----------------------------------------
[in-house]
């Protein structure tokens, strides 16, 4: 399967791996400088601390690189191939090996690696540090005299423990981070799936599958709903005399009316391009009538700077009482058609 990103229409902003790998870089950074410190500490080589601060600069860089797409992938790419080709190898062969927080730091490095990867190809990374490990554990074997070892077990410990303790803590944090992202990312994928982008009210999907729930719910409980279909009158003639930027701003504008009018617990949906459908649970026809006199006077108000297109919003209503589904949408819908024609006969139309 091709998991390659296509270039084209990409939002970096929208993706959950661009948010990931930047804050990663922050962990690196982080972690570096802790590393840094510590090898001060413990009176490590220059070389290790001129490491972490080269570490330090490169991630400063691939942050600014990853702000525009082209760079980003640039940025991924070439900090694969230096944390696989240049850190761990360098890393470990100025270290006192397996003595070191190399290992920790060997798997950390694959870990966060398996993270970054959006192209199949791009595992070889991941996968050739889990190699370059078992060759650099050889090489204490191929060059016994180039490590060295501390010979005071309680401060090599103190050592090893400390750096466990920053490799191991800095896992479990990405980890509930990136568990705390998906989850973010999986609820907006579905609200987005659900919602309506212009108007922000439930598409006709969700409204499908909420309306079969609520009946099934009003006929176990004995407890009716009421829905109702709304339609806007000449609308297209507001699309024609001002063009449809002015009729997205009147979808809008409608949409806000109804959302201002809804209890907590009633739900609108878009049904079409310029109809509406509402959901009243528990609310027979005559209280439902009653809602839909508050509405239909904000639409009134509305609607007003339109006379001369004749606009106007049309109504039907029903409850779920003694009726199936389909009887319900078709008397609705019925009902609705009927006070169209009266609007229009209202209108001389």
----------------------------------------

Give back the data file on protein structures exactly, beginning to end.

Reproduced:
[in-house]
């Protein structure tokens, strides 16, 4: 399967791996400088601390690189191939090996690696540090005299423990981070799936599958709903005399009316391009009538700077009482058609 990103229409902003790998870089950074410190500490080589601060600069860089797409992938790419080709190898062969927080730091490095990867190809990374490990554990074997070892077990410990303790803590944090992202990312994928982008009210999907729930719910409980279909009158003639930027701003504008009018617990949906459908649970026809006199006077108000297109919003209503589904949408819908024609006969139309 091709998991390659296509270039084209990409939002970096929208993706959950661009948010990931930047804050990663922050962990690196982080972690570096802790590393840094510590090898001060413990009176490590220059070389290790001129490491972490080269570490330090490169991630400063691939942050600014990853702000525009082209760079980003640039940025991924070439900090694969230096944390696989240049850190761990360098890393470990100025270290006192397996003595070191190399290992920790060997798997950390694959870990966060398996993270970054959006192209199949791009595992070889991941996968050739889990190699370059078992060759650099050889090489204490191929060059016994180039490590060295501390010979005071309680401060090599103190050592090893400390750096466990920053490799191991800095896992479990990405980890509930990136568990705390998906989850973010999986609820907006579905609200987005659900919602309506212009108007922000439930598409006709969700409204499908909420309306079969609520009946099934009003006929176990004995407890009716009421829905109702709304339609806007000449609308297209507001699309024609001002063009449809002015009729997205009147979808809008409608949409806000109804959302201002809804209890907590009633739900609108878009049904079409310029109809509406509402959901009243528990609310027979005559209280439902009653809602839909508050509405239909904000639409009134509305609607007003339109006379001369004749606009106007049309109504039907029903409850779920003694009726199936389909009887319900078709008397609705019925009902609705009927006070169209009266609007229009209202209108001389």